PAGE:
First, Princeton psychologist, Susan Fiske, presented a “core social motives” approach to understanding prejudice, which I found particularly interesting. According to Fiske, as well as other theorists (e.g., Baumeister & Leary, 1995), we need other people to survive. As connecting with others is so important for our survival, we are embedded with various cognitive mechanisms and/or motivations that promote sociality. As we’re motivated to fit in with others, some of these motivations are likely to relate to group prejudices. The two social motives that I’m interested in most (as they relate to my own research) are the need to belong and the need for self-enhancement/self-esteem.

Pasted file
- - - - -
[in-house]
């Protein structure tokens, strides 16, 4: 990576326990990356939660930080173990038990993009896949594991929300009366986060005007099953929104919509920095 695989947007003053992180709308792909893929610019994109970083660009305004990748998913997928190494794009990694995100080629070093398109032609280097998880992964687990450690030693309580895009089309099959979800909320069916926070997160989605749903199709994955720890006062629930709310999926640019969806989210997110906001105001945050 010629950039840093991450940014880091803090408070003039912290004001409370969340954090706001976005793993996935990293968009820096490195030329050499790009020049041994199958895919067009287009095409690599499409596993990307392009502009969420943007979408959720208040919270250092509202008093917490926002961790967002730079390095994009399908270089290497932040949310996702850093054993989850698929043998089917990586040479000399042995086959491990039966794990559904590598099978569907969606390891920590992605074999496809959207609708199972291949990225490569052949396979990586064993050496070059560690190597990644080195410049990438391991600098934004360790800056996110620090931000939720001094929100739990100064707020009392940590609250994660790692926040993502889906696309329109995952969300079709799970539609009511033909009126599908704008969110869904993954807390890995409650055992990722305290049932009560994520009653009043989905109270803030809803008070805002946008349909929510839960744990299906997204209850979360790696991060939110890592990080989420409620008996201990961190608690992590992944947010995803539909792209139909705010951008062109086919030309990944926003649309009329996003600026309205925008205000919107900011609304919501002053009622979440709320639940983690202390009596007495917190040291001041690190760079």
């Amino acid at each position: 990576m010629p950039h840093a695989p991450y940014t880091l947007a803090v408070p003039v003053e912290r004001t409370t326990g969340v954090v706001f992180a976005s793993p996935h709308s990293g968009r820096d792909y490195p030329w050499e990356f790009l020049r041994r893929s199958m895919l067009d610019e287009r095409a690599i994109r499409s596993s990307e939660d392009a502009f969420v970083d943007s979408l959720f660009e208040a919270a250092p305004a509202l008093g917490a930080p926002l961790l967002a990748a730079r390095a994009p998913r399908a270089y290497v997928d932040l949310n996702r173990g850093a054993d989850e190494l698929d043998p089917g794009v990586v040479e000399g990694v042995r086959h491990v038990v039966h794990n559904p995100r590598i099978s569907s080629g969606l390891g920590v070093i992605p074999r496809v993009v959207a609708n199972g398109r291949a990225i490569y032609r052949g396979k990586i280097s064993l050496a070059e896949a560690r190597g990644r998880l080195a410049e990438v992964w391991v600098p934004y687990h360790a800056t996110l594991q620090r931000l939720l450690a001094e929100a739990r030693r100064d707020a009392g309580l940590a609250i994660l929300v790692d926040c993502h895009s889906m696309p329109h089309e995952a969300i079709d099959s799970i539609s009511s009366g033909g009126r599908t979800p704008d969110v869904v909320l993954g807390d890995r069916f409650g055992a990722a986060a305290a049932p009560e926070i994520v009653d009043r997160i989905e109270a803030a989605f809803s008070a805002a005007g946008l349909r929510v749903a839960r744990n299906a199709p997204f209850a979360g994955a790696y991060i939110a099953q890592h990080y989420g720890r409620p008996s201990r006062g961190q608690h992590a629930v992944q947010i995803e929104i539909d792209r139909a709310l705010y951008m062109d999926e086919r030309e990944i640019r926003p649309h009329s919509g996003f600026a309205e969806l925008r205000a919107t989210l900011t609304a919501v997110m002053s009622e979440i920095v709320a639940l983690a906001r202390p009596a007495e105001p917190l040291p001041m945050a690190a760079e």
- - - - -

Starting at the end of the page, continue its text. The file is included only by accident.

Belongingness is one of the most fundamental of human needs. It would therefore make sense that people will do whatever they can to connect with their group, encompassing what Allport (Chapter 2) refers to as “love-prejudice,” while avoiding being the target of ostracism or social rejection. This, of course, may come at the expense of out-group members (i.e. expressing in-group bias and out-group stereotypes). At the same time, people need to feel good about themselves and the groups to which they belong. Essentially, people are going to compare their group to others in ways that make them appear more favorable. For instance, when people experience temporary threats to their self-esteem, they make more stereotypical/prejudicial judgments of outgroup members.